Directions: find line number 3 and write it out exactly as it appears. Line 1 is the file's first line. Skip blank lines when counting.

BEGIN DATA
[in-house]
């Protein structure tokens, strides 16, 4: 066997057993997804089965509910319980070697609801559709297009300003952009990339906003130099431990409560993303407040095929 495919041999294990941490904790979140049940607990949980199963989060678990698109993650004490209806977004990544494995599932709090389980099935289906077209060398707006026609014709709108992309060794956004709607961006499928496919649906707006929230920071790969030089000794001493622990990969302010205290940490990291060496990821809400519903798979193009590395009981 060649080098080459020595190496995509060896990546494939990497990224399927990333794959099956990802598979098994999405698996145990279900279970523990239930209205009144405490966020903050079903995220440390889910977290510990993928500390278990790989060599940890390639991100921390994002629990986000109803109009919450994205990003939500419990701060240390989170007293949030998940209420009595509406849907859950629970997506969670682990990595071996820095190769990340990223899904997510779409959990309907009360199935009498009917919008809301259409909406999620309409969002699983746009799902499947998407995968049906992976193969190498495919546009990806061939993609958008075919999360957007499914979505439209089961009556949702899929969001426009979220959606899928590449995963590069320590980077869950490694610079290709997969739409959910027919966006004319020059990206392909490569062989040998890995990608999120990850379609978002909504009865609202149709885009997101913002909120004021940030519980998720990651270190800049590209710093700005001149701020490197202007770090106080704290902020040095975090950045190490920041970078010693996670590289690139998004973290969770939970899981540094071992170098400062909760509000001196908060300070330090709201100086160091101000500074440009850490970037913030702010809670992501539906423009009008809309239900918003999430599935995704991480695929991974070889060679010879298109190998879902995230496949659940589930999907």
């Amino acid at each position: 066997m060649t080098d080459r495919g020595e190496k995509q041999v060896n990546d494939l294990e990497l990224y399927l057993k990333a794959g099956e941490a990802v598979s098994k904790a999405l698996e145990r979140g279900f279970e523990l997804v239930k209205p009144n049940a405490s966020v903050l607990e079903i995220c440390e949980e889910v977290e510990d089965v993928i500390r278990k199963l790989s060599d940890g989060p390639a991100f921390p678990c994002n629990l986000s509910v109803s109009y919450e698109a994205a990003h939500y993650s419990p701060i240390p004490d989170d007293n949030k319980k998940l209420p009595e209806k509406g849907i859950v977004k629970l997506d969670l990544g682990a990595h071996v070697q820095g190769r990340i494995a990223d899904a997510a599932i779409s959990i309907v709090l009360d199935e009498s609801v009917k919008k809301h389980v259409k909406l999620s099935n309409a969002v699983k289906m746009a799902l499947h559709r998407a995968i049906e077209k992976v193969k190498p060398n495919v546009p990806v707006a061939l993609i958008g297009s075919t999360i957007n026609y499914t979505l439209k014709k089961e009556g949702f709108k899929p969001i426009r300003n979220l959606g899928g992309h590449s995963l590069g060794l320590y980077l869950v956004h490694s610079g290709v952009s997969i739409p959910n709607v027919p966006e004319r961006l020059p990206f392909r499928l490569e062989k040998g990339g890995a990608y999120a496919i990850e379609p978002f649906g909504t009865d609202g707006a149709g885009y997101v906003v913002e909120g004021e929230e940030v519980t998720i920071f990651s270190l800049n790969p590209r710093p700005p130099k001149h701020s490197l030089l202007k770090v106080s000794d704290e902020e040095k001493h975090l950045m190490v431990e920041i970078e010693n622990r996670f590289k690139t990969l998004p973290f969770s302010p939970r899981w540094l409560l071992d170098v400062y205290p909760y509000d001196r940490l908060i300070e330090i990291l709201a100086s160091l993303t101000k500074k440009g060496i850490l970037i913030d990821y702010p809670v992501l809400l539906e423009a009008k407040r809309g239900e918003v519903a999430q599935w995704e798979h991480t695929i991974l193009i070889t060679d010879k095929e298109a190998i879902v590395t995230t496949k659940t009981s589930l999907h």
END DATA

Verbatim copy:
């Amino acid at each position: 066997m060649t080098d080459r495919g020595e190496k995509q041999v060896n990546d494939l294990e990497l990224y399927l057993k990333a794959g099956e941490a990802v598979s098994k904790a999405l698996e145990r979140g279900f279970e523990l997804v239930k209205p009144n049940a405490s966020v903050l607990e079903i995220c440390e949980e889910v977290e510990d089965v993928i500390r278990k199963l790989s060599d940890g989060p390639a991100f921390p678990c994002n629990l986000s509910v109803s109009y919450e698109a994205a990003h939500y993650s419990p701060i240390p004490d989170d007293n949030k319980k998940l209420p009595e209806k509406g849907i859950v977004k629970l997506d969670l990544g682990a990595h071996v070697q820095g190769r990340i494995a990223d899904a997510a599932i779409s959990i309907v709090l009360d199935e009498s609801v009917k919008k809301h389980v259409k909406l999620s099935n309409a969002v699983k289906m746009a799902l499947h559709r998407a995968i049906e077209k992976v193969k190498p060398n495919v546009p990806v707006a061939l993609i958008g297009s075919t999360i957007n026609y499914t979505l439209k014709k089961e009556g949702f709108k899929p969001i426009r300003n979220l959606g899928g992309h590449s995963l590069g060794l320590y980077l869950v956004h490694s610079g290709v952009s997969i739409p959910n709607v027919p966006e004319r961006l020059p990206f392909r499928l490569e062989k040998g990339g890995a990608y999120a496919i990850e379609p978002f649906g909504t009865d609202g707006a149709g885009y997101v906003v913002e909120g004021e929230e940030v519980t998720i920071f990651s270190l800049n790969p590209r710093p700005p130099k001149h701020s490197l030089l202007k770090v106080s000794d704290e902020e040095k001493h975090l950045m190490v431990e920041i970078e010693n622990r996670f590289k690139t990969l998004p973290f969770s302010p939970r899981w540094l409560l071992d170098v400062y205290p909760y509000d001196r940490l908060i300070e330090i990291l709201a100086s160091l993303t101000k500074k440009g060496i850490l970037i913030d990821y702010p809670v992501l809400l539906e423009a009008k407040r809309g239900e918003v519903a999430q599935w995704e798979h991480t695929i991974l193009i070889t060679d010879k095929e298109a190998i879902v590395t995230t496949k659940t009981s589930l999907h």